Meeting and greeting at the picnic is an invitation for young and old to share where they fit on the vast family tree. “If someone says, ‘How are you related?’ it’s an honor to be able to go down the line as to how you belong in the family,” says Secret.
Arlett’s daughter, Makida Brooks, says, “It means a whole lot, just knowing I can go anywhere and not be alone. I can go anywhere by myself and be pretty sure I’m going to be in the same area as one of my relatives, so I’m going to be okay, wherever I go.”
On their Dozens of Cousins Facebook page, Makida says, “We send messages, ‘Do we have any cousins in Alabama? In Buffalo, New York.? In L.A.? Most places we do. On Facebook I have 500-600 friends and 90 percent of them are my relatives. I don’t accept you if I don’t know you, so you have to be related to me.”
Moss, whose grandmother was reunion founder Emma Early, does old school social networking at the picnic, where she seeks her closest cousins.
“When I could walk I used to walk from one end of Carter Lake all the way to the other to make sure I saw every one of my cousins, especially my first cousins,” says Moss, who as an elder now has relatives come and wait on her.
When she was still spry, her daughters shadowed her as she made the rounds. It ignited their interest in family lore.
“We got to visit and develop relationships with all 12 families because we were with her,” says Brooks.
Patricia’s daughters cherish their mother’s and other elders’ tales.
“She loves telling us stories,” says Secret. “She’ll tell stories about racial things that happened in South Omaha, where they kind of pushed the blacks out, and how her father’s family stayed put. Her uncle sat on the porch with a shotgun and said, ‘I’m not going anywhere.’ They stood their ground.
“When we’re like this, just sitting around, all you gotta do is just give her a little hint of what direction you want to go, and she’ll just start sharing stories.”
As if on cue, Patricia recalls how long-ago customs were enforced at the picnic.
“I remember when we were kids my grandmother had all of the cousins sit at one table. The sisters (daughters, daughters-in-law) had to wait on everybody before they could eat. My grandmother would sit down with the men and she’d have her dinner and she’d make sure all the kids had theirs, and then the sisters could sit down and eat.”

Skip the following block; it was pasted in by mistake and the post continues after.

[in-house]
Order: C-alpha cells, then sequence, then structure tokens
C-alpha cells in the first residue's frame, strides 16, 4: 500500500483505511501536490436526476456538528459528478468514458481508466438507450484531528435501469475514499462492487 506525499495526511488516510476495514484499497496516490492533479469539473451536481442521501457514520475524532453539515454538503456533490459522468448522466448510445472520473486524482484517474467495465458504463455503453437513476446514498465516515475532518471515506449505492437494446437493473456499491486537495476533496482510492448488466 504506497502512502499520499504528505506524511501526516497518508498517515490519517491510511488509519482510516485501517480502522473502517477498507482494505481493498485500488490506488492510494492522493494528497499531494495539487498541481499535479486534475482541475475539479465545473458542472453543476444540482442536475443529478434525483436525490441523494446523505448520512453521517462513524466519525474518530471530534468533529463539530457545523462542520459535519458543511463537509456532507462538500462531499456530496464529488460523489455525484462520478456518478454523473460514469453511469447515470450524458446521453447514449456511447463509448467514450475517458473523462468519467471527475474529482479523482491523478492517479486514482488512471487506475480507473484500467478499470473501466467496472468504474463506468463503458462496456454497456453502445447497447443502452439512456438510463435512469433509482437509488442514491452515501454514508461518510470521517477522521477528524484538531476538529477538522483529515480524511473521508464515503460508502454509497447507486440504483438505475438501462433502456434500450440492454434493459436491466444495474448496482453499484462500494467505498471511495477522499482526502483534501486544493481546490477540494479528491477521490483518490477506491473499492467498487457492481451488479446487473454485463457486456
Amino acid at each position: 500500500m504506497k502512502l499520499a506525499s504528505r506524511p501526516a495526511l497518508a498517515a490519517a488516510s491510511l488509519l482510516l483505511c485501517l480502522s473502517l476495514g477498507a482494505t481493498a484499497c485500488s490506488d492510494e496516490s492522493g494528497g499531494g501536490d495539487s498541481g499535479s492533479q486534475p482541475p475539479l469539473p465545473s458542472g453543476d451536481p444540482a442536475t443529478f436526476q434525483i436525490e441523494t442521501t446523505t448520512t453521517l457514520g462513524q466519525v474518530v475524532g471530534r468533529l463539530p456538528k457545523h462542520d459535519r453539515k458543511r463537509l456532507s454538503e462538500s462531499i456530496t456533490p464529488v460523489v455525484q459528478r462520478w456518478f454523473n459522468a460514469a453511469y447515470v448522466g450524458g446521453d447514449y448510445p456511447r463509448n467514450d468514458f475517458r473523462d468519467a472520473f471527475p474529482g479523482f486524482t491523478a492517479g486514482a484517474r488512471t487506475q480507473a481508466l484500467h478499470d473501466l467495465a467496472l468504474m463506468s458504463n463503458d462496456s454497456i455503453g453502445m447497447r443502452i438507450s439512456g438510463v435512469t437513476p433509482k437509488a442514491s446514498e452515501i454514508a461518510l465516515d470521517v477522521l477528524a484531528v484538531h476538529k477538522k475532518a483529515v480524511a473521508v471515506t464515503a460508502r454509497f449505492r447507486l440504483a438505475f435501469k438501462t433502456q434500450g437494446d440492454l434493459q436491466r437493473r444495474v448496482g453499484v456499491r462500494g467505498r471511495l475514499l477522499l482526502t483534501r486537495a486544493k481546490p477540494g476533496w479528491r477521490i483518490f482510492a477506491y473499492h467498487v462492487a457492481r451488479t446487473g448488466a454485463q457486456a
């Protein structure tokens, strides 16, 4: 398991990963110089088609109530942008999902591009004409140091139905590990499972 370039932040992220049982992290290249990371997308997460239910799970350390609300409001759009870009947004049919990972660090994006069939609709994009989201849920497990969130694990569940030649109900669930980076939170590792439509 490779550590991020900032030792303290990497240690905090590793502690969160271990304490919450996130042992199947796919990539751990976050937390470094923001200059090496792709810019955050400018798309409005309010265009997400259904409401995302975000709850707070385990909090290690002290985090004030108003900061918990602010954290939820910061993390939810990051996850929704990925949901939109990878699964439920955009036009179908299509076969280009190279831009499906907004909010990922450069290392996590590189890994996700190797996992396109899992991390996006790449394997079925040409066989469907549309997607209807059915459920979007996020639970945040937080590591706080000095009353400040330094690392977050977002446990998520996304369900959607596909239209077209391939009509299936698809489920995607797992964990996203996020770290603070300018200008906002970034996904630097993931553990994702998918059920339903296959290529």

Where a pavilion or large tent once accommodated the picnic, she says, “It’s got so big, now each family’s got their own tent.”
The Bryant-Fisher thing turns Carter Lake into a multi-colored tent city. Black folks of every shade and hue mingle. Eight generations worth. Some sport Bryant-Fisher T-shirts, complete with the family crest. Some “wear” the logo as body art. Jazz, blues and R&B mix with hip-hop.
One could mistake it all for Native Omaha Days. But don’t confuse the two. The family is protective of what they have and don’t like sharing the spotlight.
The reunion’s longevity and large turnout regularly attract media notice, even gaining Guinness Book of World Records mention. During election cycles the picnic’s known to bring out politicians in search of votes.
Party crashers are not unheard of.
“Oh, yeah, but they’re kind of welcome, as long as they’re not bringing trouble,” says Mary Alice Bryant. “To me, what’s great, with all the violence in Omaha, we’ve never had one incident, not one.”
Rev. Doyle Bryant, pastor at Shiloh Baptist Church, says his family’s commitment to staying connected, and the reunion’s high profile, explain why it’s endured and why it’s coveted by outsiders.
“This family reunion is nationally known, that has a lot to do it. When you get that type of notoriety you don’t want it to die out. We have people coming from all over the country to participate.”
“I know some families struggle to keep the family together, but I grew up with us always having it. It’s just expected,” says Arlett Brooks. “I think a lot of people admire that we could have kept it going that long.”
“There’s not too many that have gone on this many years,” says Marcelyn Frezell. “I think it has encouraged other families to have family reunions.”
But there are posers, too.
“We’ve got a whole lot of wannabes,” says Patricia Moss.
With a family this size, it’s impossible to know everyone.
“I think it’s intimidating, especially for the people who come from out of town maybe only every five years,” says Secret. “You walk through the park and you know all these people are your relatives, but you just don’t have a clue who they all are.
“I think the more we go down in generations the less connection they seem to have with each other. That’s something we talk about, we really need to work on – the young people getting to know each other to maintain the closeness and bonds with one another.”
And the lineage beat goes on.
There have been countless occasions when two young people who are sweet on each other find out they’re cousins.
“I had six children and every last one of my kids, every last one of ‘em, brought somebody home as their girlfriend or their boyfriend,” says Moss. “When I got through questioning them, they were cousins. And we all live right here in Omaha. That’s what I couldn’t understand – how they don’t know each other.”
Arlett and Cheryl had it happen to them, as did most of their cousins.
“I went all the way through high school with a guy and one year I seen him at the family picnic. He said, ‘This is my family,’ and I’m like, ‘Well, where have you been all of these years?’ Sometimes, they’ve been there and you’ve been there, you just haven’t seen each other,” says Arlett.
Someone she works with turned out to be a cousin. “We’re very close now.”
Cheryl began a family genealogy book 16 years ago. Arlett’s revised it every five years. The family consults it when there’s a question.